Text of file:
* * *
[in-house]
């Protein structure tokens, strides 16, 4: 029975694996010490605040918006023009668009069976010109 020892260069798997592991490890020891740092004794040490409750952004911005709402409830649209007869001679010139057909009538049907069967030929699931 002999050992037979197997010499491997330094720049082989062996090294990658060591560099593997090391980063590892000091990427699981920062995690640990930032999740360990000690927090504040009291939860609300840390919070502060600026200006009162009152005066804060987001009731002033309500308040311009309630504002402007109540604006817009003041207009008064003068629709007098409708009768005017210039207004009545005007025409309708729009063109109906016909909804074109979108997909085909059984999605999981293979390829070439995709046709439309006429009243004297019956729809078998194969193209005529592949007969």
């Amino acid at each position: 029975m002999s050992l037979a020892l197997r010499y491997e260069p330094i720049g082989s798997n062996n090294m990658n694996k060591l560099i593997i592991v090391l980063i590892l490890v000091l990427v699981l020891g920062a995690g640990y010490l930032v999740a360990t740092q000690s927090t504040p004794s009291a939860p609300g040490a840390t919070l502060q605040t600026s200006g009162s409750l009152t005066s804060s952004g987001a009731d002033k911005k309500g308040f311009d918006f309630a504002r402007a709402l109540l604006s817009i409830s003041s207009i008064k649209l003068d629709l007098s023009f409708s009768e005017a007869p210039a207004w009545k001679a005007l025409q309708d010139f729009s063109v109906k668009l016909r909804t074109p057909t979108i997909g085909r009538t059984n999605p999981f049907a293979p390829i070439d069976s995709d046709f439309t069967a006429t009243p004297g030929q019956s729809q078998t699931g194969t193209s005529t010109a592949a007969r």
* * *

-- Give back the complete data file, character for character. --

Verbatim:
[in-house]
């Protein structure tokens, strides 16, 4: 029975694996010490605040918006023009668009069976010109 020892260069798997592991490890020891740092004794040490409750952004911005709402409830649209007869001679010139057909009538049907069967030929699931 002999050992037979197997010499491997330094720049082989062996090294990658060591560099593997090391980063590892000091990427699981920062995690640990930032999740360990000690927090504040009291939860609300840390919070502060600026200006009162009152005066804060987001009731002033309500308040311009309630504002402007109540604006817009003041207009008064003068629709007098409708009768005017210039207004009545005007025409309708729009063109109906016909909804074109979108997909085909059984999605999981293979390829070439995709046709439309006429009243004297019956729809078998194969193209005529592949007969």
């Amino acid at each position: 029975m002999s050992l037979a020892l197997r010499y491997e260069p330094i720049g082989s798997n062996n090294m990658n694996k060591l560099i593997i592991v090391l980063i590892l490890v000091l990427v699981l020891g920062a995690g640990y010490l930032v999740a360990t740092q000690s927090t504040p004794s009291a939860p609300g040490a840390t919070l502060q605040t600026s200006g009162s409750l009152t005066s804060s952004g987001a009731d002033k911005k309500g308040f311009d918006f309630a504002r402007a709402l109540l604006s817009i409830s003041s207009i008064k649209l003068d629709l007098s023009f409708s009768e005017a007869p210039a207004w009545k001679a005007l025409q309708d010139f729009s063109v109906k668009l016909r909804t074109p057909t979108i997909g085909r009538t059984n999605p999981f049907a293979p390829i070439d069976s995709d046709f439309t069967a006429t009243p004297g030929q019956s729809q078998t699931g194969t193209s005529t010109a592949a007969r």